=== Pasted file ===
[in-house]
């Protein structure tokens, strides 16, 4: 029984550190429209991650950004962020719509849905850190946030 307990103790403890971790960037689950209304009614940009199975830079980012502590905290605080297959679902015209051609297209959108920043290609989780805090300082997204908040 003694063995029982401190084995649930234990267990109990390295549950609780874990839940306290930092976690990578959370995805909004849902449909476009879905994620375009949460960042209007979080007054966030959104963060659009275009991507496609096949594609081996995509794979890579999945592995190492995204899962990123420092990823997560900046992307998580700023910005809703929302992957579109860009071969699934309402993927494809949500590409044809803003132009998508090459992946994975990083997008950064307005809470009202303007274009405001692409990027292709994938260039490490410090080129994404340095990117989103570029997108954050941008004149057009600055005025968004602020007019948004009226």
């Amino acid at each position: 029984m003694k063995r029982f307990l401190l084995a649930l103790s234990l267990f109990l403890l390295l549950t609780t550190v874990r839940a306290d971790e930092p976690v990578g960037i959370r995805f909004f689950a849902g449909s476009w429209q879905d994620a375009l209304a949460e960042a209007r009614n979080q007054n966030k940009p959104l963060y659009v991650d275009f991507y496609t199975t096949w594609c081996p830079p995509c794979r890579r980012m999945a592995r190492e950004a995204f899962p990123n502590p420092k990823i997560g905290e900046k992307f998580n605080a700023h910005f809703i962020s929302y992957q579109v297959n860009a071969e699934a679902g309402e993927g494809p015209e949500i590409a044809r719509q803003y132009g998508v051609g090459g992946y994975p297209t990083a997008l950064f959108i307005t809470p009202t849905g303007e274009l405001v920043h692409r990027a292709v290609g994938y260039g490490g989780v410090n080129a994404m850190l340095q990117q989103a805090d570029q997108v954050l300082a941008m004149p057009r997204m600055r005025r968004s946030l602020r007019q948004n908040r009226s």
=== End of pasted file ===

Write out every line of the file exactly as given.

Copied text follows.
[in-house]
């Protein structure tokens, strides 16, 4: 029984550190429209991650950004962020719509849905850190946030 307990103790403890971790960037689950209304009614940009199975830079980012502590905290605080297959679902015209051609297209959108920043290609989780805090300082997204908040 003694063995029982401190084995649930234990267990109990390295549950609780874990839940306290930092976690990578959370995805909004849902449909476009879905994620375009949460960042209007979080007054966030959104963060659009275009991507496609096949594609081996995509794979890579999945592995190492995204899962990123420092990823997560900046992307998580700023910005809703929302992957579109860009071969699934309402993927494809949500590409044809803003132009998508090459992946994975990083997008950064307005809470009202303007274009405001692409990027292709994938260039490490410090080129994404340095990117989103570029997108954050941008004149057009600055005025968004602020007019948004009226």
């Amino acid at each position: 029984m003694k063995r029982f307990l401190l084995a649930l103790s234990l267990f109990l403890l390295l549950t609780t550190v874990r839940a306290d971790e930092p976690v990578g960037i959370r995805f909004f689950a849902g449909s476009w429209q879905d994620a375009l209304a949460e960042a209007r009614n979080q007054n966030k940009p959104l963060y659009v991650d275009f991507y496609t199975t096949w594609c081996p830079p995509c794979r890579r980012m999945a592995r190492e950004a995204f899962p990123n502590p420092k990823i997560g905290e900046k992307f998580n605080a700023h910005f809703i962020s929302y992957q579109v297959n860009a071969e699934a679902g309402e993927g494809p015209e949500i590409a044809r719509q803003y132009g998508v051609g090459g992946y994975p297209t990083a997008l950064f959108i307005t809470p009202t849905g303007e274009l405001v920043h692409r990027a292709v290609g994938y260039g490490g989780v410090n080129a994404m850190l340095q990117q989103a805090d570029q997108v954050l300082a941008m004149p057009r997204m600055r005025r968004s946030l602020r007019q948004n908040r009226s």